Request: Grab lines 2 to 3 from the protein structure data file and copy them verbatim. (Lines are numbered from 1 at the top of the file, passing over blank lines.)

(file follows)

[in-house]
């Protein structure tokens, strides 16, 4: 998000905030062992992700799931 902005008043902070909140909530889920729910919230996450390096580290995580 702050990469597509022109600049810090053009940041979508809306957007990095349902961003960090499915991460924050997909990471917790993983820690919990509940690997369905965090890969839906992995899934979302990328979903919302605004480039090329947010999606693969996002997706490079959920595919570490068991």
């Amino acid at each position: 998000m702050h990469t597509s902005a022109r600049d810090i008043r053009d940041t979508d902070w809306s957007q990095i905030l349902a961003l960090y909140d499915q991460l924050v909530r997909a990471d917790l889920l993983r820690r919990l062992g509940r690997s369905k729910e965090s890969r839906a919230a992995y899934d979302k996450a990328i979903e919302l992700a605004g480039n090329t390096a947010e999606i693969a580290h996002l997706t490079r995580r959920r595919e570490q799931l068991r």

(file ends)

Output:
């Protein structure tokens, strides 16, 4: 998000905030062992992700799931 902005008043902070909140909530889920729910919230996450390096580290995580 702050990469597509022109600049810090053009940041979508809306957007990095349902961003960090499915991460924050997909990471917790993983820690919990509940690997369905965090890969839906992995899934979302990328979903919302605004480039090329947010999606693969996002997706490079959920595919570490068991």
């Amino acid at each position: 998000m702050h990469t597509s902005a022109r600049d810090i008043r053009d940041t979508d902070w809306s957007q990095i905030l349902a961003l960090y909140d499915q991460l924050v909530r997909a990471d917790l889920l993983r820690r919990l062992g509940r690997s369905k729910e965090s890969r839906a919230a992995y899934d979302k996450a990328i979903e919302l992700a605004g480039n090329t390096a947010e999606i693969a580290h996002l997706t490079r995580r959920r595919e570490q799931l068991r």